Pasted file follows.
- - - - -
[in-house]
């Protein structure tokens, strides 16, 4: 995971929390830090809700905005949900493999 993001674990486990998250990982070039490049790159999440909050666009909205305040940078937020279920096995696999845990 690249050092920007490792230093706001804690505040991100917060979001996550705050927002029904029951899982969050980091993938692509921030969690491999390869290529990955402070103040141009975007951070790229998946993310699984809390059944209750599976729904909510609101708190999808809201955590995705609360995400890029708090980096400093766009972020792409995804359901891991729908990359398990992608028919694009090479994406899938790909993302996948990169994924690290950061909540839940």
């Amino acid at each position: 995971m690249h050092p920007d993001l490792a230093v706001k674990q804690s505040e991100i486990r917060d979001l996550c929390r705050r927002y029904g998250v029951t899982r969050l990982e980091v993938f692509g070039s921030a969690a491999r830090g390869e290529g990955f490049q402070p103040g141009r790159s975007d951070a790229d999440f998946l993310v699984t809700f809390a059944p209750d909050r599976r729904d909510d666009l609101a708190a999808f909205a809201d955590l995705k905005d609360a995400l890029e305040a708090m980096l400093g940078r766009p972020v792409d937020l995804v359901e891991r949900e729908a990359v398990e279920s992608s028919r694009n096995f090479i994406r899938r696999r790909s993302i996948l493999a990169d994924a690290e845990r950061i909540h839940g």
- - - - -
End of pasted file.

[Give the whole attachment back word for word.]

[in-house]
């Protein structure tokens, strides 16, 4: 995971929390830090809700905005949900493999 993001674990486990998250990982070039490049790159999440909050666009909205305040940078937020279920096995696999845990 690249050092920007490792230093706001804690505040991100917060979001996550705050927002029904029951899982969050980091993938692509921030969690491999390869290529990955402070103040141009975007951070790229998946993310699984809390059944209750599976729904909510609101708190999808809201955590995705609360995400890029708090980096400093766009972020792409995804359901891991729908990359398990992608028919694009090479994406899938790909993302996948990169994924690290950061909540839940």
């Amino acid at each position: 995971m690249h050092p920007d993001l490792a230093v706001k674990q804690s505040e991100i486990r917060d979001l996550c929390r705050r927002y029904g998250v029951t899982r969050l990982e980091v993938f692509g070039s921030a969690a491999r830090g390869e290529g990955f490049q402070p103040g141009r790159s975007d951070a790229d999440f998946l993310v699984t809700f809390a059944p209750d909050r599976r729904d909510d666009l609101a708190a999808f909205a809201d955590l995705k905005d609360a995400l890029e305040a708090m980096l400093g940078r766009p972020v792409d937020l995804v359901e891991r949900e729908a990359v398990e279920s992608s028919r694009n096995f090479i994406r899938r696999r790909s993302i996948l493999a990169d994924a690290e845990r950061i909540h839940g």